Written by Edward P. Mangano Friday, 24 September 2010 00:00
We live in unprecedented and difficult economic times. Thousands of jobs have been lost, careers have been destroyed, and retirement savings have vanished. The value of our homes has decreased; more homes have been foreclosed in Nassau County than ever before. We are facing challenges that have not been seen in our County since its founding in 1899.
Together, we will tackle these challenges.
Last week, I submitted to the Legislature a Proposed County Budget for 2011 that reflects the enormity of these economic hardships. Our County faces a $343 million deficit for next year. This deficit is the result of years of mismanagement, a poor economy, and empty promises of paying for labor deals without funding. Without the difficult cuts and corrective actions I have taken, we would have been forced to raise property taxes by 43 percent.
This budget does not increase property taxes by a single dollar.
The county is very fortunate to have a dedicated workforce that has contributed without question to help the county achieve its operational and financial objectives. I seek to continue this partnership with its unionized workforce.
It is of paramount importance that Nassau return to fiscal stability. For this goal to be met, we must realistically live within our means. Unfortunately for our taxpayers, my predecessor did not understand this simple principle. A review of Nassau’s collective bargaining agreements reveals that the cost of labor and associated benefits, including rising pension, benefit and health care costs and agreements unknown in the private sector, far exceed our ability to pay.
In developing the 2011 Proposed County Budget, my first priority was the health, safety and welfare of our residents. I then considered those services we are required by law to provide the public, the resources available to deliver such services, and, most important, I considered your ability to pay for such services.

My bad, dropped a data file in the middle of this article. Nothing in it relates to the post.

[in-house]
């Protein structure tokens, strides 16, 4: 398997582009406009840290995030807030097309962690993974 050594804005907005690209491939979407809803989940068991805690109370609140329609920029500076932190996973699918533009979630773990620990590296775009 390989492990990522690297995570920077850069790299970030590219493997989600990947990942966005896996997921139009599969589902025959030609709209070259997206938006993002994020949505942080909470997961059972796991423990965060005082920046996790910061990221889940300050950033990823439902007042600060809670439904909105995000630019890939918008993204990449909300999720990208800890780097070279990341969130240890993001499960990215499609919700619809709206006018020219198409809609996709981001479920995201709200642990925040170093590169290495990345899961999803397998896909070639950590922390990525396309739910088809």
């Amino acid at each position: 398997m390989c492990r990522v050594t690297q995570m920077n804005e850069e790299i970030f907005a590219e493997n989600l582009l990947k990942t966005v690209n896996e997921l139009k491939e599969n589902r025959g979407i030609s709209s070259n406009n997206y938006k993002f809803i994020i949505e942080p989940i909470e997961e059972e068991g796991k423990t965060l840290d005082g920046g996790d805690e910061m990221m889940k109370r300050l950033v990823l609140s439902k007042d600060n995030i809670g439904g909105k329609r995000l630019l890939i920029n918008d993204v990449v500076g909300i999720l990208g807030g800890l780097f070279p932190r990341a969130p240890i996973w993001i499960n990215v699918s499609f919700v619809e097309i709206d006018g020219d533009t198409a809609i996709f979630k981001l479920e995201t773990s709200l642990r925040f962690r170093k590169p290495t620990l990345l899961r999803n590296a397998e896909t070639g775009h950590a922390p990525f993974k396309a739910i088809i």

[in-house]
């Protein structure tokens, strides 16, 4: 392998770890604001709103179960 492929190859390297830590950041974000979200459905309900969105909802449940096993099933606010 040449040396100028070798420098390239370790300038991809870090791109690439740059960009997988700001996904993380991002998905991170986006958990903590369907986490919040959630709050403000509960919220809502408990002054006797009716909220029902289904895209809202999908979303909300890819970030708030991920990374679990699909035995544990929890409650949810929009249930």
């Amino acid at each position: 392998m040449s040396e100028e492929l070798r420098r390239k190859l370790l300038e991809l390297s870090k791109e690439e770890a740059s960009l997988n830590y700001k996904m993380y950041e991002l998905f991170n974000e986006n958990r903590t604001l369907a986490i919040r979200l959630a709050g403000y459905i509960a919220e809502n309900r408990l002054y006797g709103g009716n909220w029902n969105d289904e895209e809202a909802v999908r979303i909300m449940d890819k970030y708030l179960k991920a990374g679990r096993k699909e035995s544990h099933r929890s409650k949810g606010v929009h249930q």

This budget makes over $130 million in departmental cuts and headcount reductions.
I led the way by cutting the number of jobs throughout the County and by $1 million within my own office. In fact, the 2011 Proposed County Budget will have the smallest County workforce since the 1950s.
While keeping the same number of police patrolling our streets, I have worked hard with the Police Department to consolidate duplicative administrative functions. From creating a new Department of Shared Services to entering into purchasing agreements that increase our buying power and thereby lower our costs, we are taking every necessary step to reduce the size of our government. Despite all these efforts, it is still not enough to place our County on stable ground.
To balance our 2011 County Budget, I will order labor savings from Nassau County employees. Since taking office on Jan. 1, I have met with labor leaders to ask for assistance in closing this colossal deficit. While concessions are difficult, I am left with no other options. Together, we must have the ability to restore our County to fiscal stability and ensure that Nassau lives within its means.
I am asking the County Legislature to pass “The Taxpayer Relief Act of 2010” to ensure shared sacrifices are made to prevent property tax hikes. To protect Nassau County’s future for years to come, I will implement significant reforms to address our fiscal instability.
I am introducing legislation to amend County law to eliminate the so-called “County Guarantee” of liabilities for property tax assessment of other levels of government. That change alone will save taxpayers $80 million a year and stop the growth of debt associated with this broken system.
Finally, I am proposing that not-for-profit entities (excluding religious houses of worship) for the first time pay for County sewage service. In an effort to benefit ratepayers, I have also ordered exploration of entering into a public-private partnership for Nassau County’s Sewer District.
Reforming Nassau’s finances is critical to improving our economy. I will never give up fighting for you, the taxpayers of Nassau County.